By the end of May, I knew I had to get something in, so I planted six tomato plants - three cherry sized (Black Cherry, Sun Gold, Super 100's) and three large size (Brandywine, Cherokee Purple, and Better Boys). I had zero experience growing anything in the ground, zero experience with sandy soil, and zero experience with the zone 4 growing season, so I opted for a mix of hybrids and heirlooms and hoped for the best. Using my knowledge of SIPs, I knew that the soil was important. I have sandy soil - check that, I have sand for soil basically. Although I thought it would be great for the root systems of my tomatoes, I knew it wouldn't provide the nutrients or hold water well enough.

I amended the soil with some organic black dirt with manure. Easily enough, worked it into the sandy stuff and then placed my tomatoes where they would get full sun. I added some balanced organic fertilizer and some gardening lime to each area where the tomatoes would be planted and went for it. I then thought that I needed a staking system so I went the old fashioned route - tomato cages. I built simple cages out of concrete wire - about four or five feet high and staked those into the ground with rebar. I watered through the heat and realized how much I loved my automatic watering system and conservation of the SIPs but the plants were doing pretty well.

How well? It's August 15th now and I can't control these guys. The Brandywine is about 7 feet tall and the Black Cherry is about ten feet tall - yes - 10 FEET TALL! It has grown up and over the cages and onto the ground again. This is something I was not prepared for but certainly don't mind. The others are producing and I can't eat enough tomatoes. Gardening on the ground is different than in SIPs but the principles are the same - good growing medium, plenty of sun and water, maybe a nice fertilizer and watch out for pests. I didn't have many in Chicago, 40 feet in the air but here things are a little different.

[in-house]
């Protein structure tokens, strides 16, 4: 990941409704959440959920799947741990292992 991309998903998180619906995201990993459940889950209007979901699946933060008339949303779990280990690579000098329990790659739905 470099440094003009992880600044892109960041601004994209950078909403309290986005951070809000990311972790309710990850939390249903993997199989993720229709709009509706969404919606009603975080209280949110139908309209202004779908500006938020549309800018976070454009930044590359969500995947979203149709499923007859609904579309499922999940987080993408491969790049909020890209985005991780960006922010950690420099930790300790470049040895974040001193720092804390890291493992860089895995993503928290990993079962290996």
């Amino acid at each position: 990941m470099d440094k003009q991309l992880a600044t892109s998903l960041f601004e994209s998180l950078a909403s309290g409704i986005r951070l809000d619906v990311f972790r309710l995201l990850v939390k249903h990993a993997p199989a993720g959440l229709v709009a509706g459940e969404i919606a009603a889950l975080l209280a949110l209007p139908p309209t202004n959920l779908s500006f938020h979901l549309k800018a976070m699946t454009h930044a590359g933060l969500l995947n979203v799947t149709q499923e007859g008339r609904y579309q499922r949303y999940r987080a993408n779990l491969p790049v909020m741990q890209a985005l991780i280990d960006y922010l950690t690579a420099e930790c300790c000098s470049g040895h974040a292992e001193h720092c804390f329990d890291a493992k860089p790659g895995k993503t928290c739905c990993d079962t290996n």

The one thing I have to figure out next year is if I want to also keep feeding the chipmunks!

Tuesday, August 14, 2012

How Many Melons Do You Count?

Always a delight, three seeds growing into melons in sub-irrigated planters (SIPs).

Saturday, August 11, 2012

All You Need Is Lunch

2012 summer is a lesson learning to be thankful for what we have. Like this perfect lunch box, picked from the roof a couple weeks ago...and many days since.

A definite shortage of tomatoes could make one mororse (OK, trust me it has), but there were serious weather reasons for it. We think the hellish heat early in the season caused tomato flowers to drop before fruiting occurred. As a result we missed the first round, except for a few early ones--Whippersnapper, Glacier, and Stupice among them--that somehow got established before being blasted.

Locally, my brother's in-ground garden and Debbie and Little Green Girl's tomats tell the same story: very low yields.

Eggs from Bruce's hens and a Jimmy Nardello pepper remind us: 
all you need is lunch

Plus, the eggplant are prolific, and beautifully so.
Two weeks ago it was nearly 100 degrees F again with enormous humidities. Today 79 and heaven. The tomatoes have set up a nice crop of flowers and fruit at last. Will they flourish in the late-season light? Stay tuned.